Tuesday, February 22, 2022

Baldwin the Brave Faux Etching

 For the 2022 Bookplate, I originally thought it would be interesting to do an etching for the artwork. I was a printmaking major in college, and I really credit that process with so much of my mental organizations as I layout and ink a piece of my work. However, I no longer have access to the etching supplies & equipment I'd need to safely do an etching at home––so, I opted to fake it and do a faux etching piece that looked close enough that it would work for the bookplate...which I should also address, I decided in the end that this image you see to the left didn't hold up when reduced to bookplate size. My plan is to offer it as an 8" x 8" print in my online store (mouseguard.bigcartel.com) in April when I do another ONLINECON event on my Twitch channel

I started by looking at a few etchings of Albrecht Dürer's, specifically this one of St. George. In fact, I started doing a piece of Baldwin the Brave (from the Mouse Guard short story of the same name) in this same pose (not mounted on horseback) with a goose instead of a dragon, but I didn't like him facing away from the viewer. So I started again.

Etchings are prints where a metal plate (zinc or copper) are coated with an acid resist, that resist is then scratched away wherever the artist wants a line to be, and then place the metal plate in acid for the metal to be eaten away (or etched). When the plate is clean and then coated and wiped with ink, the ink goes into all the crevices where the acid etched a groove into the plate, and the image is printed on semi-damp paper on a press.

For the second attempt, I drew a better hero pose for Baldwin, and used the wolf that appears in the story, tangled in the bell rope, as the drama and background element.

This is all pencil on copy paper (later scanned into photoshop and tinted), and in some places (the wolf and the bell) I overworked this for just being a pencil/layout for the final piece, but I wanted some practice at the types of line marks and density I wanted to go for in the final artwork.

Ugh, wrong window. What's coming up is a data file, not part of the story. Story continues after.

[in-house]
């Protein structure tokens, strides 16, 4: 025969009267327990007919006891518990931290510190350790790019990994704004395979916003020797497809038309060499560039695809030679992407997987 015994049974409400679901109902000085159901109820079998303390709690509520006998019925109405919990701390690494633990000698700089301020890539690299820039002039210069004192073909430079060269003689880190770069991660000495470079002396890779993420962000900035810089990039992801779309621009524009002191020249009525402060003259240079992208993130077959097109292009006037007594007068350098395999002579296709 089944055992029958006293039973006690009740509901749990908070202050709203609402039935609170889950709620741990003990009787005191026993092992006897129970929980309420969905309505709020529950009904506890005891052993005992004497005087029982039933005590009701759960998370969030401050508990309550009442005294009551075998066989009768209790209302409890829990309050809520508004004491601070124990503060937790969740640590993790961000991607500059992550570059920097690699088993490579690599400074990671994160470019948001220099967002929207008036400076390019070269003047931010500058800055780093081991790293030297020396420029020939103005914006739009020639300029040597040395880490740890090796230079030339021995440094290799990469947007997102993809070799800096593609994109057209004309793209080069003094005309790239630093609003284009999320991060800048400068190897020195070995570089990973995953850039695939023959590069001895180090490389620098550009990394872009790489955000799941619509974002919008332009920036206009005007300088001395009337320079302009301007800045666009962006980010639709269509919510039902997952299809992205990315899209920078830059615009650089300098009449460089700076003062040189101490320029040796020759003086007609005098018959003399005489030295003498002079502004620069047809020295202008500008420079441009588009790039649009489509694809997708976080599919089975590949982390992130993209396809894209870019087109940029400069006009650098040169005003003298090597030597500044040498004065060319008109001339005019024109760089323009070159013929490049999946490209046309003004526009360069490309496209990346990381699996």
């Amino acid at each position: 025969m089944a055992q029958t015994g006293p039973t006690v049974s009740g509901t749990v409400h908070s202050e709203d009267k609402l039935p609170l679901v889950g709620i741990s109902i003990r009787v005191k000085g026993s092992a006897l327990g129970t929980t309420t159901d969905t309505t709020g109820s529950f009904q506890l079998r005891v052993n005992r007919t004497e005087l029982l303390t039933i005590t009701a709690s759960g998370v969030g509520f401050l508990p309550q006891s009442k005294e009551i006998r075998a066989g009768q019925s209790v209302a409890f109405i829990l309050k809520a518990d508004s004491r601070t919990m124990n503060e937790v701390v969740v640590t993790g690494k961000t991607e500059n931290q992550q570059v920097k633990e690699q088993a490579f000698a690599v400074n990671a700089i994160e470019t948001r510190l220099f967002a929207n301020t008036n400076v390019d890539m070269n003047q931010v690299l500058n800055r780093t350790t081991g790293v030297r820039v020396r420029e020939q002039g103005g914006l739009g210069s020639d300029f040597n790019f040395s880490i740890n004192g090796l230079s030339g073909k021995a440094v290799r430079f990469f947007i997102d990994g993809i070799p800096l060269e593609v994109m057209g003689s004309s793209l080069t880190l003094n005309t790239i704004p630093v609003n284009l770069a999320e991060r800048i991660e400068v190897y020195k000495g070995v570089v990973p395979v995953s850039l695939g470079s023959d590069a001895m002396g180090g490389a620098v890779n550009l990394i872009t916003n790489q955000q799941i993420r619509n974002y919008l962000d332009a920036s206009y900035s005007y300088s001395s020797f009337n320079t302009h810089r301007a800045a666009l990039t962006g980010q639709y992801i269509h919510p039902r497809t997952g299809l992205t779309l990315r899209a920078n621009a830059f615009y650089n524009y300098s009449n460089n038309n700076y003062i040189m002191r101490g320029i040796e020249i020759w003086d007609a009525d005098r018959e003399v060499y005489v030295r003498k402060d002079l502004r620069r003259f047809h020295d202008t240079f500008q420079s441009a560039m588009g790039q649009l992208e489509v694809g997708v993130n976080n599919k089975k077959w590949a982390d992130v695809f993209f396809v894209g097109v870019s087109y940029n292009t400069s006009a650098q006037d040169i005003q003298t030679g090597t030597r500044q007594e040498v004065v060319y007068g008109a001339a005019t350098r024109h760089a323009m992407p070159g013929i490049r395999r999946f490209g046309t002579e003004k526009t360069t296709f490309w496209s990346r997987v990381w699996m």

I printed out the above layout to the correct scale, and taped it to the back of a sheet of Strathmore 300 bristol. On a lightpad (I use a Huion A3) I was able to see through the bristol surface so I could use the printout as a guide when doing the final drawing. Unline most of my work where I'd use a pen to ink the linework at this stage, I wanted to get a line quality with a little more subtlety and soft edges. So, I 'inked' this piece with a mechanical pencil. I used a lot of pressure, and didn't try to shade my drawing like a traditional pencil drawing, I wanted dark purposeful marks, but with a touch of softness to help sell the faux etching photoshop trickery a few steps down the line.

The original 'inked' pencils were scanned, and I did a tiny bit of level adjustment to help drop out a few light smudges and the bristol's surface texture. 

I felt this piece still needed some tone--which means introducing faking another etching technique called Aquatint. 

Instead of coating a metal plate with a even & complete coat of an acid resist, with aquatint you dust the plate with a rosin. Those little dots of rosin resist the acid and allow the in-between spots to be etched away in the acid bath, making that part of the plate a bit like different grades of sandpaper. Those little pits hold ink at different densities to create different shades of grey/black when printed. In Photoshop I made a grey texture similar to an aquatint texture to use in my last step.

The final assemblage of parts includes: the pencils + a duplicate of the pencils with a slight blur to soften the edges + 3 different densities of my faux aquatint texture (each masked out in places so it appears only exactly where I want it to) + a paper tone & texture & + a sepia color tint over the whole thing.

This was a fun project, and while it won't work for the bookplate, I do plan to release it as a print in April. And someday, when it's COVID safer & when I have access to a studio with the right equipment, I'll do a real Mouse Guard etching again.

Tuesday, February 15, 2022

Usagi Yojimbo: Lone Goat & Kid #4

I was fortunate enough to be asked by IDW and Stan Sakai to do a run of covers on the new Usagi Yojimbo reprints of short story issues that will be collectively called 'Lone Goat and Kid'. I've done six in total, and for this blogpost I'll be sharing my process for the creation of the cover art for issue #4.